Yogurt Yeti gets comfortable in Michigan ahead of frozen yogurt craze
Patrick Neff’s DeWalt power drill battery charges behind the “warm well” while customers weigh and pay for their frozen yogurt at his new shop.
The warm well is a basin of the bar counter containing toppings for Neff’s product new to Mount Pleasant: Yogurt Yeti frozen yogurt dishes.
Gummy worms, chocolate chips, sprinkles and pretzels are among the toppings. The power drill is in a case until Neff or his co-owners, Jerry and Linda Yanna, have time to work more on the structural loose ends of his newly opened store. He’s still wiping sawdust off counters.
The three of them have worked 14-hour days for the past six weeks.
Neff is expanding his franchise, Yogurt Yeti, to Michigan because as far as the national frozen yogurt craze is concerned, he said Michigan is behind.
“There’s such a craze for eating healthy, and frozen yogurt is a healthy alternative,” Neff said. “Frozen yogurt is one of the fastest growing franchises.”
The shop opened Aug. 25 as a soft opening, Neff said, but because so many people in the area heard of the opening, it quickly became a full opening. He estimates about 4,000 patrons have been there since its opening.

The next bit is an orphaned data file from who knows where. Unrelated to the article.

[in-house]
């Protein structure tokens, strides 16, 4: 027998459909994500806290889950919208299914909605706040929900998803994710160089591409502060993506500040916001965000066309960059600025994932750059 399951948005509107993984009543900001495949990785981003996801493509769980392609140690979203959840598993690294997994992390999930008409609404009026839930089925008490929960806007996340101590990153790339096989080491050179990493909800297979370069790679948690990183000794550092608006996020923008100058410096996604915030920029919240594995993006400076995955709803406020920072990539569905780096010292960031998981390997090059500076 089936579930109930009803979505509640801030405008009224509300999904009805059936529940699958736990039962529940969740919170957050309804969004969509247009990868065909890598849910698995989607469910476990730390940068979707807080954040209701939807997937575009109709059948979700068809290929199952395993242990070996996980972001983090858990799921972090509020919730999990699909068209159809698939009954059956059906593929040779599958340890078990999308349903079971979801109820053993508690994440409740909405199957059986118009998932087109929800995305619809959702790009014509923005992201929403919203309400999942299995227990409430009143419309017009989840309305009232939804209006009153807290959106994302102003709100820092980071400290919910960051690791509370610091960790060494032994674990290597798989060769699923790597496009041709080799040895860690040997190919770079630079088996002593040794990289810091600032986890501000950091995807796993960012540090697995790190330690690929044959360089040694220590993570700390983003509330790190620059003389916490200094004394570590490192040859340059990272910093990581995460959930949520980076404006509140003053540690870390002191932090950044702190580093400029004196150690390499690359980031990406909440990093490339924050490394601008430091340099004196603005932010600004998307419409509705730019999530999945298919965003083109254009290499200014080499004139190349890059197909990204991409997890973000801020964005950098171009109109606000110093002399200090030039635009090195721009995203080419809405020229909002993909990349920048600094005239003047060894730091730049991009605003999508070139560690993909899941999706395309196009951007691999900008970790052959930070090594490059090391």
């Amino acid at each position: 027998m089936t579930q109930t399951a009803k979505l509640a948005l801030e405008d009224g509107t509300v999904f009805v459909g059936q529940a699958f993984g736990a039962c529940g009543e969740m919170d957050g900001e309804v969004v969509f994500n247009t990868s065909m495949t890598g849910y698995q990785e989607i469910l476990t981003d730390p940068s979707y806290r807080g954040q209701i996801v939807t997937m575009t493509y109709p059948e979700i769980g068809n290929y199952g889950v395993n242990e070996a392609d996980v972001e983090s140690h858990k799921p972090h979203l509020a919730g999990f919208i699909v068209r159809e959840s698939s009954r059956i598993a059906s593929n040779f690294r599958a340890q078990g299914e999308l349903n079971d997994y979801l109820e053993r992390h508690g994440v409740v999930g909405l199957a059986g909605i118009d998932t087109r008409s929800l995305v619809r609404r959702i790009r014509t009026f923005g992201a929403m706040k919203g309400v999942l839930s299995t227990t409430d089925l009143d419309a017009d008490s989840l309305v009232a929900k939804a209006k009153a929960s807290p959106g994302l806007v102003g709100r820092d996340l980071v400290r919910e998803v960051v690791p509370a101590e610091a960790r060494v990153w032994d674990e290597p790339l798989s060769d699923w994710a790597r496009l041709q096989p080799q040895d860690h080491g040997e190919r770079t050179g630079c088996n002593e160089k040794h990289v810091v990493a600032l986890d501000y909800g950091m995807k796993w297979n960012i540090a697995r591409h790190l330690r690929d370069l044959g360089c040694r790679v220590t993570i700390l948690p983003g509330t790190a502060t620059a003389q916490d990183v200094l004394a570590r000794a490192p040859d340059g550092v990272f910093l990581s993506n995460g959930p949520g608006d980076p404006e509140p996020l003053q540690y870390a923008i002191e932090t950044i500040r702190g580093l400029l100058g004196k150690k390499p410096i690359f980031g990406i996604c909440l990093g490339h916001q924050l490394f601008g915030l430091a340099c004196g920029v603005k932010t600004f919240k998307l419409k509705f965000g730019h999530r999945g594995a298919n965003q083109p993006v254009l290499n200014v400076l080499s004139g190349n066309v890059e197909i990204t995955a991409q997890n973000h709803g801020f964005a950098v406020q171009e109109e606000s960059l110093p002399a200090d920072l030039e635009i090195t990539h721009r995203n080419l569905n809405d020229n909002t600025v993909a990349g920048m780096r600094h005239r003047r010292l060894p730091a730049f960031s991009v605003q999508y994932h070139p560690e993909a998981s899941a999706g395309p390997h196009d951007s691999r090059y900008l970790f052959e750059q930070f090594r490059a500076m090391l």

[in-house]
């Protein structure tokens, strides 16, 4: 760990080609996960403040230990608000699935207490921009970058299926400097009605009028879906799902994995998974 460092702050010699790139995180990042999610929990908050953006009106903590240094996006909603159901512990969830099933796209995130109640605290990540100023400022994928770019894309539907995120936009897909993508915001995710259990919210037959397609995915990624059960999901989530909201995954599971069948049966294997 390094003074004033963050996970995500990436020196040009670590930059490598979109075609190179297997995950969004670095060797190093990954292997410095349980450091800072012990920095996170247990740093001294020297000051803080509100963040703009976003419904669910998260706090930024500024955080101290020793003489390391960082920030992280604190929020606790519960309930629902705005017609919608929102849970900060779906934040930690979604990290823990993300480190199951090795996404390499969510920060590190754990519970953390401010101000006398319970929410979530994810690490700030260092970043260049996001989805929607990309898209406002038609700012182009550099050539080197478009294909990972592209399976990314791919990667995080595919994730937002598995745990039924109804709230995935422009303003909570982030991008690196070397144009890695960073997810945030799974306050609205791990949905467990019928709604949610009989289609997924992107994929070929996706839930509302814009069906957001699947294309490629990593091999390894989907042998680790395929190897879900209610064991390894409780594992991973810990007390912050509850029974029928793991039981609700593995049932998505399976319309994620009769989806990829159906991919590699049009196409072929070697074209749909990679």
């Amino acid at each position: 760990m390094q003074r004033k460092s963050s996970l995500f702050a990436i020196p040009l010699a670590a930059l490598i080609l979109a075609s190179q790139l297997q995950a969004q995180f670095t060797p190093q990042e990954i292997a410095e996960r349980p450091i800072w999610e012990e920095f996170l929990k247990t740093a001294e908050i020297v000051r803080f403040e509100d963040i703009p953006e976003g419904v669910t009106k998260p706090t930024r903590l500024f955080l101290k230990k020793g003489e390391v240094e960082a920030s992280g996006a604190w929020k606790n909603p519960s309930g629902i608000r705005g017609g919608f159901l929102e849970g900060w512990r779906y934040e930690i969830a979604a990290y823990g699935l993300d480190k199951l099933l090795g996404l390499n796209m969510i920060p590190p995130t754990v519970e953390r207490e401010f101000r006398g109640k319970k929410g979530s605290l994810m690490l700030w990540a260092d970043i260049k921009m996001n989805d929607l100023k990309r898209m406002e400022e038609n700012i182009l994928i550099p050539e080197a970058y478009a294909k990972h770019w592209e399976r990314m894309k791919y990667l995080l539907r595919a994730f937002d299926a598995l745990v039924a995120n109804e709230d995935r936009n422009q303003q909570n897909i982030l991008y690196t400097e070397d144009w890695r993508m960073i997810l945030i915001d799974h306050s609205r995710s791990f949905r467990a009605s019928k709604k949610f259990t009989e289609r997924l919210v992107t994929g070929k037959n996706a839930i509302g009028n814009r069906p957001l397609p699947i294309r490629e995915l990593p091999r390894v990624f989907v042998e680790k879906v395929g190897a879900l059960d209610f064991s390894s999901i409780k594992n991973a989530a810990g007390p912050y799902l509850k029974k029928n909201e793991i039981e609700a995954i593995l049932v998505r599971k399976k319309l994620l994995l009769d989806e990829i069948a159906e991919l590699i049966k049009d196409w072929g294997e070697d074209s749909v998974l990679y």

Last year, Neff opened the first Yogurt Yeti in Lynchburg, Va. Coincidentally, the layouts of both stores are identical, despite being 700 miles apart.
The yogurt dishes are not charged by the amount or variety of toppings but rather charged by the ounce.
“We sell by the ounce but some people buy by the pound,” Neff said.
Neff owns the Virginia location himself, but is partnered with Jerry and Linda for the Mount Pleasant location.
“To make a long story short, I thought it was a great opportunity,” Jerry said. “It was also time for a career change.”
Jerry said he and Linda owned a janitorial cleaning service for 20 years.
Neff said he grew up in the Pontiac area and wanted to bring his business to Michigan. He said the frozen yogurt craze sweeping the nation will, at some point, arrive. Neff said he wants to be established in Michigan by the time it arrives.
Planning for the store began around the first of the year, Neff said. The most difficult thing he said about the process was researching Michigan health regulations because they differ from Virginia, in that Virginia doesn’t regulate frozen yogurt shops.
“Frozen yogurt is fat-free,” Neff said. “I wanted to bring a healthy alternative to the area.”
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